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Hearing loss has been a reality for many generations of U.S. military personnel. The fact of the matter is that military service puts a person in close proximity to light arms, bombs, aircraft and other heavy machinery. While in the presence of these monstrous sonic events, one still needs to be readily communicative to maintain the tight coordination required with other service members. It’s a recipe for hearing loss, and it seems necessary, right? Well, while it has been understood that way in the past, things are changing quickly in today’s military.
Impracticality of Hearing Protection in Military Action
Many who served over recent decades will say that hearing protection is available, but you can’t always use it. You might protect your ears at the expense of your life, so to speak. Hearing loss was considered an inevitability. Some of our troops’ hearing loss is even the result of traumatic brain injury (TBI) from proximity to blasts from standard-issue weaponry, not the typical noise-induced hearing loss (NIHL) we usually think of resulting from exposure to loud sounds, and there is currently no way to protect against hearing loss as a result of TBI.
As though this weren’t bad enough, between 2003 and 2015, when America was at war in Iraq, the hearing aids supplied by the 3M company were ineffective. The company knew about this, and settled the claim in 2018 for $9.1 million dollars. If you have hearing loss as a result of active duty from 2003-2015, consider participating in the class action through an attorney.
A Ubiquitous Injury
Unsurprisingly, tinnitus and hearing loss are the first and second most common health conditions for veterans, in terms of treatment sought at the U.S. Department of Veterans Affairs’ (VA) medical centers. The VA purchases 1 out of every 5 hearing aids sold in the U.S., paying $348.15 each. This adds up to a very sizable expenditure for the American taxpayers, not to mention the pain and suffering of the veterans who need to seek this treatment.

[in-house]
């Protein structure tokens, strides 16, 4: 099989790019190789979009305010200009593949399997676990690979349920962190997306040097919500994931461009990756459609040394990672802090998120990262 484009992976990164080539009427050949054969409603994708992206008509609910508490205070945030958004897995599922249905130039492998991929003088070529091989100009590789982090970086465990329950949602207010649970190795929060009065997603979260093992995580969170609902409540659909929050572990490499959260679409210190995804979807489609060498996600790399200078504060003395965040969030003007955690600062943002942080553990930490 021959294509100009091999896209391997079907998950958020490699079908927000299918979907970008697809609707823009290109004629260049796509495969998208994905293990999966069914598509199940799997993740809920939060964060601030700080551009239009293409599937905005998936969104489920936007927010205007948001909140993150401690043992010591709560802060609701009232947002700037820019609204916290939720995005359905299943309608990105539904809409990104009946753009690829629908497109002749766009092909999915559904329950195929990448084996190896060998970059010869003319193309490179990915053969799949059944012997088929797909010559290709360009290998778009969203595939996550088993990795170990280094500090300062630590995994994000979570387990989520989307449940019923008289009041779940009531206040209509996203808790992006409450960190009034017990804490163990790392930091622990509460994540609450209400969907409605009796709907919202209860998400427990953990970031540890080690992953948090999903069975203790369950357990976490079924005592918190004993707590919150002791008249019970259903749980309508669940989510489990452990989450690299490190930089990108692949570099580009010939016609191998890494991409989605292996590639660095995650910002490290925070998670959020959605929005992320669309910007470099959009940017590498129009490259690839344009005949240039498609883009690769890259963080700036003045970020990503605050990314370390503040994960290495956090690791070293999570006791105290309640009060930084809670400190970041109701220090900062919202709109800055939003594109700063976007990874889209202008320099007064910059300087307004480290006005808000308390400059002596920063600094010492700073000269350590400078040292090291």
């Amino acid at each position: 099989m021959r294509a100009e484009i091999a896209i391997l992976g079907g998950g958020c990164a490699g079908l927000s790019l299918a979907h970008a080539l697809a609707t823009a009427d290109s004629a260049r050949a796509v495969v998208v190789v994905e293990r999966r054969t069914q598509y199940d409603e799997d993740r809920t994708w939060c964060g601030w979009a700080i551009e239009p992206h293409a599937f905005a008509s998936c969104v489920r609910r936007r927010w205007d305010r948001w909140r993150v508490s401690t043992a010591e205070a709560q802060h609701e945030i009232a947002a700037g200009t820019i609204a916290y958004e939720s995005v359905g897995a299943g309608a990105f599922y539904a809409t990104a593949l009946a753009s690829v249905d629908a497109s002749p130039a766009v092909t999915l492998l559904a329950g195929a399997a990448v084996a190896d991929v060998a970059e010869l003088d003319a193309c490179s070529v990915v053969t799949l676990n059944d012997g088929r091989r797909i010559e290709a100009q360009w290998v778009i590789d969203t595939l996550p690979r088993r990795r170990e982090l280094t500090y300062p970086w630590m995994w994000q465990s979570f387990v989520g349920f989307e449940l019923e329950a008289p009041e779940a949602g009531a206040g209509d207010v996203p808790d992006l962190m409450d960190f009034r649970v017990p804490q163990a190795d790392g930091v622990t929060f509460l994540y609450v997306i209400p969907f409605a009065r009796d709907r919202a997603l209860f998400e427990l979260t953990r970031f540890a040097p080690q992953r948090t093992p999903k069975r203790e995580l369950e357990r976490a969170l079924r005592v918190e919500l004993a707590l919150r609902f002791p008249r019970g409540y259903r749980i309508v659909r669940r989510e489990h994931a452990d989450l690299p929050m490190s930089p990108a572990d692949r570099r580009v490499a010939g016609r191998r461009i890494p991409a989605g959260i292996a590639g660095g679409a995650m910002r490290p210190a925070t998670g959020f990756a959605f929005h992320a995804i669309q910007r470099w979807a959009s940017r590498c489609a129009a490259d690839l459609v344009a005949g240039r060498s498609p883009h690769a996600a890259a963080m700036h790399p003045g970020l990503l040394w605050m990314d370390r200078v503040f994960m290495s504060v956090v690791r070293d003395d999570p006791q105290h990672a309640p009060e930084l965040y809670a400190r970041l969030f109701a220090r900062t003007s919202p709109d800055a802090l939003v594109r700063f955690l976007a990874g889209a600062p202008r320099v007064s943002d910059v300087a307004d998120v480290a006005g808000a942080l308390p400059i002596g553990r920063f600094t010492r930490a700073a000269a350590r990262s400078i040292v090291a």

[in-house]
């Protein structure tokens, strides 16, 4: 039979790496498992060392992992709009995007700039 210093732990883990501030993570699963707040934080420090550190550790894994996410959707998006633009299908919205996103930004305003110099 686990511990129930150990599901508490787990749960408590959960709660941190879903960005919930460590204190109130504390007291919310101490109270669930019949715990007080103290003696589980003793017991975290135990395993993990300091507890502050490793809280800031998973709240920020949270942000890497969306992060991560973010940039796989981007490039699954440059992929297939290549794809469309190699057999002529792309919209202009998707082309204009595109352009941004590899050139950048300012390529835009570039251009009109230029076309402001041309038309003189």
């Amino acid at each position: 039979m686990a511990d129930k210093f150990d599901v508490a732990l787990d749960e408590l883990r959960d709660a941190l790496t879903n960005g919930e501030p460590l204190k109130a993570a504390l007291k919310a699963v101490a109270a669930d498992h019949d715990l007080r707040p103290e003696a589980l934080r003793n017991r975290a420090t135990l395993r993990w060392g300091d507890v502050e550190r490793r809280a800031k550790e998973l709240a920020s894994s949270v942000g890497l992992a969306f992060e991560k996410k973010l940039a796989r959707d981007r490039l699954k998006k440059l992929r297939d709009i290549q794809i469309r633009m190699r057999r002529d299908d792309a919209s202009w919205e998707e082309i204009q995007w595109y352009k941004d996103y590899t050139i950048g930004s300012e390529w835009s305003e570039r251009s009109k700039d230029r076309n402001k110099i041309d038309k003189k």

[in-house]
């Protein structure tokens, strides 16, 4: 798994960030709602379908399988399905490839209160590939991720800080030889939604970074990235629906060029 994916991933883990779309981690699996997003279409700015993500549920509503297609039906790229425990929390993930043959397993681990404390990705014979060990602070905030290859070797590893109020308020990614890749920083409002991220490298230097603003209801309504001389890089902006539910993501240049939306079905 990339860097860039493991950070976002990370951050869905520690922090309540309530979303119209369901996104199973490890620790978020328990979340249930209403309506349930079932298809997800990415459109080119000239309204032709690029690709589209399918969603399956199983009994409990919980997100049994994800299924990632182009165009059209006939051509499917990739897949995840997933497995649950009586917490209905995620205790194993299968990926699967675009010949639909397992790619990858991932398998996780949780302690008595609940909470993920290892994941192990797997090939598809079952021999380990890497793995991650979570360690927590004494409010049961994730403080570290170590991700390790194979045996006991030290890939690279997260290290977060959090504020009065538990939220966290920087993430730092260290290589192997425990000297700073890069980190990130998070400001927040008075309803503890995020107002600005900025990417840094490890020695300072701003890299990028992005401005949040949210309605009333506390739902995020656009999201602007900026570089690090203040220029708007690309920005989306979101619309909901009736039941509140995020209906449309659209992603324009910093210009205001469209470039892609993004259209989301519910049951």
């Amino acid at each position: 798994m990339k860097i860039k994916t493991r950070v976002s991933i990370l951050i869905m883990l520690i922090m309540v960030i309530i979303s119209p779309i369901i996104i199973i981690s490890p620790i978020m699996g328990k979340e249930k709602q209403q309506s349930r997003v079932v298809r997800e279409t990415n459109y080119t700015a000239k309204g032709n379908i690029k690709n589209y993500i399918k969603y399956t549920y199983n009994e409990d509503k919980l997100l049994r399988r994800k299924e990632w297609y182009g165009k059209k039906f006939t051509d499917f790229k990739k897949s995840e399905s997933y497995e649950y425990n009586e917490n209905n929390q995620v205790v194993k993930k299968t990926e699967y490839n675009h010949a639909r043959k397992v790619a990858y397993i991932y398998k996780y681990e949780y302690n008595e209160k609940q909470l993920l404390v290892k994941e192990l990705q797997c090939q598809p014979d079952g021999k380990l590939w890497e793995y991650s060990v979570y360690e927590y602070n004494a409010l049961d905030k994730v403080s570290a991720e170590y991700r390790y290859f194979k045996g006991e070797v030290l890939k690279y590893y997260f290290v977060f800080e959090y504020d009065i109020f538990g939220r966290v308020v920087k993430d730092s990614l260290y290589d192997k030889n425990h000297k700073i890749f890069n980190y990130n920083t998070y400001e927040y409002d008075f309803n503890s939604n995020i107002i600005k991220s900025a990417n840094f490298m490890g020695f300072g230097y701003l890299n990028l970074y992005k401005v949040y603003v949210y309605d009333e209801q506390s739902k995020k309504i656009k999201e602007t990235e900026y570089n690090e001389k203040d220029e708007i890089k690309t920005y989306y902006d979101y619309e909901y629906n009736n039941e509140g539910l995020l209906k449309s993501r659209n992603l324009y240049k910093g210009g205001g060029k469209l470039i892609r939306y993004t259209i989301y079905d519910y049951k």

With awareness of hearing loss on the rise throughout military, civilian and occupational life, it’s becoming clear that we cannot afford to keep damaging our ears. At present, as many as 17% of teenagers in America have measurable hearing loss in one or both ears.
A Changing Guard
In recent years, the U.S. military has begun to implement TCAPS (Tactical Communications and Protective System) – earplugs that contain speakers to receive communications over radio. This is the best solution possible to military-related hearing loss. Not only does TCAPS protect the ears, but it improves communication while doing so.
Let’s look at a few devices, within or without the TCAPS overview, that help soldiers protect their ears and prevent hearing loss in today’s military:
Unlike traditional earplugs, which attenuate all sound entering the ear canal by an equal degree, level-dependent earplugs allow soft sounds to enter the ears unimpeded, and only come into action when they encounter especially high-frequency or loud transient sound. A soldier can hear voices at normal volume, until a weapons discharge or other sound brings the earplug into play and it closes off the ear canal. While great in many situations, their flaw relative to TCAPS is that they do not increase the volume of the human voice and in fact reduce it dramatically while engaged due to loud sounds being present. They are also not effective by themselves when sustained loud sounds are present, such as flying in an aircraft or operating other combat vehicles.
Taking the approach to reducing the sound produced by a weapon rather than reducing its impact on the ear, suppressors have a number of advantages. They attenuate the sound of a weapon’s report by 30 decibels. Thanks to that reduction, the soldier does not need to wear earplugs and thus verbal communication is not degraded. Furthermore, the weapon’s quieter report is less likely to alert enemy forces to the soldier’s location.
Much like the TCAPS earplugs, noise-attenuating helmets provide hearing protection as well as allowing for radio communication with built-in speakers and microphone. They have the additional advantage of protecting the head and eyes from traumatic injury. They also include active noise-cancelling technology (like the headphones you might wear on a commercial aircraft). They also serve to keep the head warm, which can be more or less desirable depending on the climate.